Tuesday, February 21, 2006

Mengal and the Red Baron


At noon last Sunday I dialled my radio to City 98 FM to listen to the ‘Red Baron’ interviewing Sardar Attaullah Mengal, one of the three Baloch sardars loathed by the Chowkidar in Islamabad

For those not familiar with the latest radio scene in Pakistan, let me tell you that recently there has been a mushrooming of FM stations. And the ‘Red Baron’ is a pseudonym that has been embraced by a well known local – and as your Blogger rigorously sticks to his own anonymity, it would be unfair to expect him to expose the Red Baron’s actual name.

Interspaced with lengthy bits of Balochi ballads, Kafis and other local music, the Red Baron interviewed the Mengal chief about his political life and his views on the current volatile situation in Balochistan.

Here is a gist of what Mengal said:

  • The Kalat State was never a legal part of British India, but in fact a ‘Treaty State’ similar in status to the Kingdom of Nepal. In 1947 the Khan of Kalat, after obtaining legal advice from constitutional lawyers, opted for independence (ironically one his earlier lawyers had been one Mohammed Ali Jinnah). In 1948 the state was amalgamated into Pakistan at gunpoint against the unanimously declared wishes of Kalat’s elected Assembly.
  • Unlike other nationalities in Pakistan, the people living in Balochistan have nothing to show for their 58 plus years as citizens of Pakistan.
  • There have been several insurgencies in Balochistan – 1948, 1957-8, 1962, 1973-5 and the latest ongoing one. So it is not as if Baloch resentment is a recent phenomenon.
  • After several years of quietude the Gwadar issue has set Baloch nationalism on fire once again. Why? Currently there 200,000 people living in the Gwadar area (and comparison was made with Karachi’s 1947 population of 350,000). The influx of new settlers will turn the people of Balochistan into a microscopic and politically powerless minority in their homeland.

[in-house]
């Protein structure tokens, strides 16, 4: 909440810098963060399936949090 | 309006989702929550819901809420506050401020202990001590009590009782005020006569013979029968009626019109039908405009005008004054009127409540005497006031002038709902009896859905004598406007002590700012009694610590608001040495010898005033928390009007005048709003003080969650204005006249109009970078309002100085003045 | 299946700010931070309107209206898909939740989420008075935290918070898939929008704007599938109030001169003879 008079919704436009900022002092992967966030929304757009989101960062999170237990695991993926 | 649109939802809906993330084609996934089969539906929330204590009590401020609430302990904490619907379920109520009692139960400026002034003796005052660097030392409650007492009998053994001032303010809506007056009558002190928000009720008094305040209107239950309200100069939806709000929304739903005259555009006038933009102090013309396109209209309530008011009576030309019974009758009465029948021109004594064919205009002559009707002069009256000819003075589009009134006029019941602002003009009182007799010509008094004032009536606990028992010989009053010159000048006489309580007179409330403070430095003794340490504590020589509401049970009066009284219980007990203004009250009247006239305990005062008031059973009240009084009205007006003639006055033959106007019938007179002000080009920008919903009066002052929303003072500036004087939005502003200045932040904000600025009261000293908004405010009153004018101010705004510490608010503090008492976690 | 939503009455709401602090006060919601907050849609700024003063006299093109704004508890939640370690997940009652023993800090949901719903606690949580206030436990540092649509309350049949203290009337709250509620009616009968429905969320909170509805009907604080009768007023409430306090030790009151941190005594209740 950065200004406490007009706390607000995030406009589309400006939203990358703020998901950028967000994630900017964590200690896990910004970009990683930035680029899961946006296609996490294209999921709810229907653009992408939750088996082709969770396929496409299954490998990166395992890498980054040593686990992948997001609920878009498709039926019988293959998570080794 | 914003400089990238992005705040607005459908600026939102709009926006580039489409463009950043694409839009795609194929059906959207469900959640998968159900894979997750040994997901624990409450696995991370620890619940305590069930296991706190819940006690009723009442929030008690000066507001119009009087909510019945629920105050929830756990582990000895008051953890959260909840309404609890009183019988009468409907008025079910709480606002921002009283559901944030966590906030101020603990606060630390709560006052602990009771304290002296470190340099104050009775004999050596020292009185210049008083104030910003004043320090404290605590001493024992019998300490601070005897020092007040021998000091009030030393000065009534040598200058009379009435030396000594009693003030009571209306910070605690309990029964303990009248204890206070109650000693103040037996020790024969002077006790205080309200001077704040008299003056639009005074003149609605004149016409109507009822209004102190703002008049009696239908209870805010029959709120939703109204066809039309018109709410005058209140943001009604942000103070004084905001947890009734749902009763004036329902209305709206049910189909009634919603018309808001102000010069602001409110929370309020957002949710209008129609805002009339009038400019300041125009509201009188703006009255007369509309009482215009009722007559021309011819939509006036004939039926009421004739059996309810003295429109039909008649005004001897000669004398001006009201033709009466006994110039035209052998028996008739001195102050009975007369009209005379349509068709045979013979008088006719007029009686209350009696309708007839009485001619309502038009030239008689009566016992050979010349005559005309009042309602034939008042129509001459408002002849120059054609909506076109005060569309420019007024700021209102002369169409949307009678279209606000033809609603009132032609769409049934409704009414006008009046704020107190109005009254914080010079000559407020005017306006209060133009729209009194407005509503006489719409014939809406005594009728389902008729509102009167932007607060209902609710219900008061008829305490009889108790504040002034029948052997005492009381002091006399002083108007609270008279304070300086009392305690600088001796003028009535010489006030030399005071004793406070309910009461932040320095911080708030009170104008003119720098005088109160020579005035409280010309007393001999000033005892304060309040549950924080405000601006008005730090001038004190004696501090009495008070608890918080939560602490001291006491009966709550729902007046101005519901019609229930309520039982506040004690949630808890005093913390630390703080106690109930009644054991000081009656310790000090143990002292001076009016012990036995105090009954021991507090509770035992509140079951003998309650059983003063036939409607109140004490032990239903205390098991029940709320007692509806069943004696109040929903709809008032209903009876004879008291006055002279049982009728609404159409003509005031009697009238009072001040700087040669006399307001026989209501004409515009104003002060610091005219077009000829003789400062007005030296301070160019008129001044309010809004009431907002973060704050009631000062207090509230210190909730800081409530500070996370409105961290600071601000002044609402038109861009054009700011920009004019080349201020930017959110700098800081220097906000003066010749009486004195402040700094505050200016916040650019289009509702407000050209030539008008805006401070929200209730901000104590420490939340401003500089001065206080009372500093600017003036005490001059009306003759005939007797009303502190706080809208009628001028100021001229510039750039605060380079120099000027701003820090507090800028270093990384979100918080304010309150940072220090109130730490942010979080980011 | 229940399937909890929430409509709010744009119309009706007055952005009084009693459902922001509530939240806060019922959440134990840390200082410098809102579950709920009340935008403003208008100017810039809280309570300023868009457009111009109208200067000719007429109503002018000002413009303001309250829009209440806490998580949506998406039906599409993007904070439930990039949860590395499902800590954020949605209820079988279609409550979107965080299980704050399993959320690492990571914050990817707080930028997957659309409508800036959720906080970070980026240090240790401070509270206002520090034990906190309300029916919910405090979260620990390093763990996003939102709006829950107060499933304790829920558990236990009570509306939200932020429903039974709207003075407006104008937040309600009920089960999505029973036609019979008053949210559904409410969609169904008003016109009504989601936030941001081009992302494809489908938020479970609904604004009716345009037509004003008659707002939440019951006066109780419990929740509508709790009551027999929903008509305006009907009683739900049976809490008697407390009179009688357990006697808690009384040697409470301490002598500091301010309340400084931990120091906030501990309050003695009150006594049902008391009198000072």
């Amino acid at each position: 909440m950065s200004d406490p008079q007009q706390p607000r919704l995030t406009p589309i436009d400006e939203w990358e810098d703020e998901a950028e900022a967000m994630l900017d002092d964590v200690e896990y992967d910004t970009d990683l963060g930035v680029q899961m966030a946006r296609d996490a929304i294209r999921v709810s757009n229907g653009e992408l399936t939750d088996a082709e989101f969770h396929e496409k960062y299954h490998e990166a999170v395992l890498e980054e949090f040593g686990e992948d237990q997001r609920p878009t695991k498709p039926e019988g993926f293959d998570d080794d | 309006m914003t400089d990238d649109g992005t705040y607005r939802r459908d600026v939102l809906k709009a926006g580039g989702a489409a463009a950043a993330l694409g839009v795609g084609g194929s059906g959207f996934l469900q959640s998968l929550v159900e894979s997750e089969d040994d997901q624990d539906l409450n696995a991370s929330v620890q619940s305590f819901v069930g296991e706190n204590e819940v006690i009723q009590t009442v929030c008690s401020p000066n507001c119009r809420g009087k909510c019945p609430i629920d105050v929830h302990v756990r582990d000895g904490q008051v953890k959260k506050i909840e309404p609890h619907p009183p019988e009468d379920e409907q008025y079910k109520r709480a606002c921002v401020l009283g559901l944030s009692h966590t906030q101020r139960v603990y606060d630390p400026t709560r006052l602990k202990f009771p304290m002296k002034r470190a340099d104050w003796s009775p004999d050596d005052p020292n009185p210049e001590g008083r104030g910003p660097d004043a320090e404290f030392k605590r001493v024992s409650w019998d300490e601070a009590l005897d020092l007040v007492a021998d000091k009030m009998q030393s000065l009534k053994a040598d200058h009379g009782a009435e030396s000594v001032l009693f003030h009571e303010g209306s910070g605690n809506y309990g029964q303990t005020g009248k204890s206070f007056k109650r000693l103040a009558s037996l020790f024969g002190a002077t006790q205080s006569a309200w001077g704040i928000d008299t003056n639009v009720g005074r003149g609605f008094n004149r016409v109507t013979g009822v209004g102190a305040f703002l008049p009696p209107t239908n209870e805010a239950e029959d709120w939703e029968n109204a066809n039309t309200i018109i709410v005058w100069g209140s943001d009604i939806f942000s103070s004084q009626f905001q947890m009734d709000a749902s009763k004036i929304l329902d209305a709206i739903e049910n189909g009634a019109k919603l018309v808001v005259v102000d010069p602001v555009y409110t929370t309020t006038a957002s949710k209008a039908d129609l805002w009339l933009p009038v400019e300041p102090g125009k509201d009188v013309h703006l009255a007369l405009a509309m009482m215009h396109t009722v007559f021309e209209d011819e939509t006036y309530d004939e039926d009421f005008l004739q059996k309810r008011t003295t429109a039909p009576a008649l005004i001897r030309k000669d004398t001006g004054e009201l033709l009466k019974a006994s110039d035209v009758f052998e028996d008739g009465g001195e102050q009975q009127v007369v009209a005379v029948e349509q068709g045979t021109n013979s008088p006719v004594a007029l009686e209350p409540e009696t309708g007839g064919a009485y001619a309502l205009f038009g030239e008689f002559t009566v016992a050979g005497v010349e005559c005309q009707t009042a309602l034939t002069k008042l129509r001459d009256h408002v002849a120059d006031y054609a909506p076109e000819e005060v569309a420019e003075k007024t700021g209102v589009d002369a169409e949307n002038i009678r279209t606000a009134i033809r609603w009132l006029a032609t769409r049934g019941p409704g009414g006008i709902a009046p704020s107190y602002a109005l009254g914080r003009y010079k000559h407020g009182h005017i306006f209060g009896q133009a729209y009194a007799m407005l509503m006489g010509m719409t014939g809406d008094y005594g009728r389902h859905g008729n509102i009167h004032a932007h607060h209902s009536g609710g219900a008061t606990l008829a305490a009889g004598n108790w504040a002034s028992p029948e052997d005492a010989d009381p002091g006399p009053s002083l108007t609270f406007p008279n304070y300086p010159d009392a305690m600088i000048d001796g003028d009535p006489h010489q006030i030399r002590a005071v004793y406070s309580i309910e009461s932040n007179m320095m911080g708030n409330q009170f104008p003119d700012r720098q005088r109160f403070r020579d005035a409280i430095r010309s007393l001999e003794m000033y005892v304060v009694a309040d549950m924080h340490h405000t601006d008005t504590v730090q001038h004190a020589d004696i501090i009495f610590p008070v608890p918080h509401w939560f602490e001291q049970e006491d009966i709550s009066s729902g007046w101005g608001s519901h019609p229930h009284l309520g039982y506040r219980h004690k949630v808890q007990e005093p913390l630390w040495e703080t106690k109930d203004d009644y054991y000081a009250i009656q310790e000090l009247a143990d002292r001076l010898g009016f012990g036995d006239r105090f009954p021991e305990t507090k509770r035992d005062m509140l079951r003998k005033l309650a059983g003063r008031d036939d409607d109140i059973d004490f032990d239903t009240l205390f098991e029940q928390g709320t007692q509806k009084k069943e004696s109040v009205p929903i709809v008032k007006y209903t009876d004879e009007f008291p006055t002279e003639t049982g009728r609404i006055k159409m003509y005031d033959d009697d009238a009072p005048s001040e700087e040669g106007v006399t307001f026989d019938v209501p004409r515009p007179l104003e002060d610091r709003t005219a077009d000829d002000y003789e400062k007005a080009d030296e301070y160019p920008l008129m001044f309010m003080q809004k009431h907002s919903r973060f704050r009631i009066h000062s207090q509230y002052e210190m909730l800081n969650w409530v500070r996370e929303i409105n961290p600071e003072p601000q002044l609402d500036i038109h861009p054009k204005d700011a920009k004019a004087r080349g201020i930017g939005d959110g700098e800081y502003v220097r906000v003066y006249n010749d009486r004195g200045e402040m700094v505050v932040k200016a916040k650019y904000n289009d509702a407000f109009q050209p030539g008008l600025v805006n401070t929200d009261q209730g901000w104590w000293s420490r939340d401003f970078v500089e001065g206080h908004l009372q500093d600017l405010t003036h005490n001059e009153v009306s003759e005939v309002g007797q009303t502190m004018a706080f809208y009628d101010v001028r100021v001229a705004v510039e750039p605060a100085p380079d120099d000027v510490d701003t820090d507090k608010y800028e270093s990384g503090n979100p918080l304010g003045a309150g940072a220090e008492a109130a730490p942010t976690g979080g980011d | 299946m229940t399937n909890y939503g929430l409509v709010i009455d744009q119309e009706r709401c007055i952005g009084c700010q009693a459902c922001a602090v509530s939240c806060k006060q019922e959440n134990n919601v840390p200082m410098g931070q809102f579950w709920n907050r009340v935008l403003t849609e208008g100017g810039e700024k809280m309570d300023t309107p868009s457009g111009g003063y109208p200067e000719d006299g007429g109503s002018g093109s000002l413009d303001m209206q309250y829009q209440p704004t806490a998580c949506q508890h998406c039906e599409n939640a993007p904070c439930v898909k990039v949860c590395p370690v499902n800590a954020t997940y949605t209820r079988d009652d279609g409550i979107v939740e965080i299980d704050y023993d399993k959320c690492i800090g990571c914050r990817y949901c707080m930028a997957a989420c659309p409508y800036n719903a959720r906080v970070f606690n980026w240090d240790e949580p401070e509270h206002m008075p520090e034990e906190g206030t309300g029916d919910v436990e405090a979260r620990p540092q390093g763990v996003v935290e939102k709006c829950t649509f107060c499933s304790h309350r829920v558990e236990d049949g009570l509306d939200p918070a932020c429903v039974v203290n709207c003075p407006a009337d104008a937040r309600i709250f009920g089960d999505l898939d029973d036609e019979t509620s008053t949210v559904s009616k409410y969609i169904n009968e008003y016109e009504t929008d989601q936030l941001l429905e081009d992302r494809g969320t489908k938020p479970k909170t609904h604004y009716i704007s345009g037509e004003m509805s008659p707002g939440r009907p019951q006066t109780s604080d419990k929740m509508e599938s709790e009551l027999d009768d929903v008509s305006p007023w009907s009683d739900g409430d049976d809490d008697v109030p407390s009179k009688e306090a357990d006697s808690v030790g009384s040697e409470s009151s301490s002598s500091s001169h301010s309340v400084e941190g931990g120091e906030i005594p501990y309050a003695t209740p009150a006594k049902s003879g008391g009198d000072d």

• The present political leadership of Balochistan had been inflicted upon the province through the machinations of Islamabad - by blatantly rigged elections favouring corrupt and ineffectual puppets. The only true power in Balochistan was the local Corps Commander and the ISI. It was they who told everyone what to do and what not to do, and everyone from the chief minister Jam Yusuf downwards obeyed their dictates.
  • Punjabi leaders – like Sheikh Rashid – have loudly declared that Pakistan’s economic future lies in Balochistan. Already a road is being constructed from Sindh’s Rato Dero to Gwadar, making way for a direct route from Punjab to Gwadar bypassing Karachi altogether. Islamabad’s priority is the economic interests of Punjab, with the other two provinces coming a distant second, and the people of Balochistan nowhere at all.
  • He (Mengal) and the other two vilified sardars were all for development and the mega-projects providing the benefit went to the people of the province. Right now it is clear that the future economic sovereignty of Balochistan will end up in the hands of outside settlers, hence the diehard opposition.

That is about where I had to finish listening to the interview as the traditional family Sunday lunch had to take precedence.

I must admit Sardar Mengal comes across more calm and straightforward than our squeaky-voiced and regularly haranguing Chowkidar. The other thing worth mentioning is that for once the normally voluble and verbose Red Baron was not only restrained in speech but appeared to be in complete agreement with his interviewee.


2 comments:

Gedroshian said...

Not a single english newspaper considered this a news. Can't blame them. It really isn't new or exciting.

Gedroshian said...

This isn't news, too.